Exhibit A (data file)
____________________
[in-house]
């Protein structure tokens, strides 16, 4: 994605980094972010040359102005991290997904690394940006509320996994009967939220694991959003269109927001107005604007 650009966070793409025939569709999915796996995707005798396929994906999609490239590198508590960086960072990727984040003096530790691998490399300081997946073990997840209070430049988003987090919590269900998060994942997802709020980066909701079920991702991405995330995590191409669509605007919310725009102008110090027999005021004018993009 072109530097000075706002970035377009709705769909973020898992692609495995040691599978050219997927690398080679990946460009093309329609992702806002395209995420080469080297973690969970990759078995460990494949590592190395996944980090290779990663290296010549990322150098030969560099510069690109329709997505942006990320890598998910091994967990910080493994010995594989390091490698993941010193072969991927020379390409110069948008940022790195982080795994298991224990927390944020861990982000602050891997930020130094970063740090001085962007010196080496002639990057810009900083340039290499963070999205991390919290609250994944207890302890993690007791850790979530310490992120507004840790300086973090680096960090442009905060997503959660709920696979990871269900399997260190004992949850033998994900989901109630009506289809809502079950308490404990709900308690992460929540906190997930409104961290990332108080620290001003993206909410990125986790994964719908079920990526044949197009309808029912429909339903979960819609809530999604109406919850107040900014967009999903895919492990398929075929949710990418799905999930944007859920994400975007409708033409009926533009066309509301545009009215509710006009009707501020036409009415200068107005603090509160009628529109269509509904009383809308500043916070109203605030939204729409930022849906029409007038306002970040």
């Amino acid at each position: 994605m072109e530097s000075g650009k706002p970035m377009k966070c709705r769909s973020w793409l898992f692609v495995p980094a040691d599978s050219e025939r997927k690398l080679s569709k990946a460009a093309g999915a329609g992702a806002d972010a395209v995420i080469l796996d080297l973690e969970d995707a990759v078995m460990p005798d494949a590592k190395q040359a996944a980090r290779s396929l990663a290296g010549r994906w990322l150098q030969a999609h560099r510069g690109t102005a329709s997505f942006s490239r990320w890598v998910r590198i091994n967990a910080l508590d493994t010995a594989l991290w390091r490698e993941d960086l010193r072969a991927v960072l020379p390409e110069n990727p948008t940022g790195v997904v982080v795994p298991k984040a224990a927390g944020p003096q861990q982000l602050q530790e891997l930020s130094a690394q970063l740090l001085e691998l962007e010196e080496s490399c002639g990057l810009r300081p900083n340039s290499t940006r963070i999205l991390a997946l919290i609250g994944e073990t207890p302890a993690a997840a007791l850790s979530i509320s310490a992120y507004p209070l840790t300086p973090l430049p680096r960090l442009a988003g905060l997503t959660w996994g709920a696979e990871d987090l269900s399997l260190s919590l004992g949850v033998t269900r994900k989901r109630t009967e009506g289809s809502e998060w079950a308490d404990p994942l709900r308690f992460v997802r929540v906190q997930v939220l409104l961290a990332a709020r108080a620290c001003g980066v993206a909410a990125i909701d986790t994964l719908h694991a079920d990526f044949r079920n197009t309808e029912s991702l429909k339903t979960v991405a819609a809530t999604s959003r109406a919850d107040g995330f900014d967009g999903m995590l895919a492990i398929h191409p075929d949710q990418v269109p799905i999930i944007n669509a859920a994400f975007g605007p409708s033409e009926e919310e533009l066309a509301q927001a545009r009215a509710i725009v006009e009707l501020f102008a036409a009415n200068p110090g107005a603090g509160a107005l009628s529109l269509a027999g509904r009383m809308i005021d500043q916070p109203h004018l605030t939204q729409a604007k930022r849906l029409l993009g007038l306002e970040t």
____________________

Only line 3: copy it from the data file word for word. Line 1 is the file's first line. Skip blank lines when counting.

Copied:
């Amino acid at each position: 994605m072109e530097s000075g650009k706002p970035m377009k966070c709705r769909s973020w793409l898992f692609v495995p980094a040691d599978s050219e025939r997927k690398l080679s569709k990946a460009a093309g999915a329609g992702a806002d972010a395209v995420i080469l796996d080297l973690e969970d995707a990759v078995m460990p005798d494949a590592k190395q040359a996944a980090r290779s396929l990663a290296g010549r994906w990322l150098q030969a999609h560099r510069g690109t102005a329709s997505f942006s490239r990320w890598v998910r590198i091994n967990a910080l508590d493994t010995a594989l991290w390091r490698e993941d960086l010193r072969a991927v960072l020379p390409e110069n990727p948008t940022g790195v997904v982080v795994p298991k984040a224990a927390g944020p003096q861990q982000l602050q530790e891997l930020s130094a690394q970063l740090l001085e691998l962007e010196e080496s490399c002639g990057l810009r300081p900083n340039s290499t940006r963070i999205l991390a997946l919290i609250g994944e073990t207890p302890a993690a997840a007791l850790s979530i509320s310490a992120y507004p209070l840790t300086p973090l430049p680096r960090l442009a988003g905060l997503t959660w996994g709920a696979e990871d987090l269900s399997l260190s919590l004992g949850v033998t269900r994900k989901r109630t009967e009506g289809s809502e998060w079950a308490d404990p994942l709900r308690f992460v997802r929540v906190q997930v939220l409104l961290a990332a709020r108080a620290c001003g980066v993206a909410a990125i909701d986790t994964l719908h694991a079920d990526f044949r079920n197009t309808e029912s991702l429909k339903t979960v991405a819609a809530t999604s959003r109406a919850d107040g995330f900014d967009g999903m995590l895919a492990i398929h191409p075929d949710q990418v269109p799905i999930i944007n669509a859920a994400f975007g605007p409708s033409e009926e919310e533009l066309a509301q927001a545009r009215a509710i725009v006009e009707l501020f102008a036409a009415n200068p110090g107005a603090g509160a107005l009628s529109l269509a027999g509904r009383m809308i005021d500043q916070p109203h004018l605030t939204q729409a604007k930022r849906l029409l993009g007038l306002e970040t």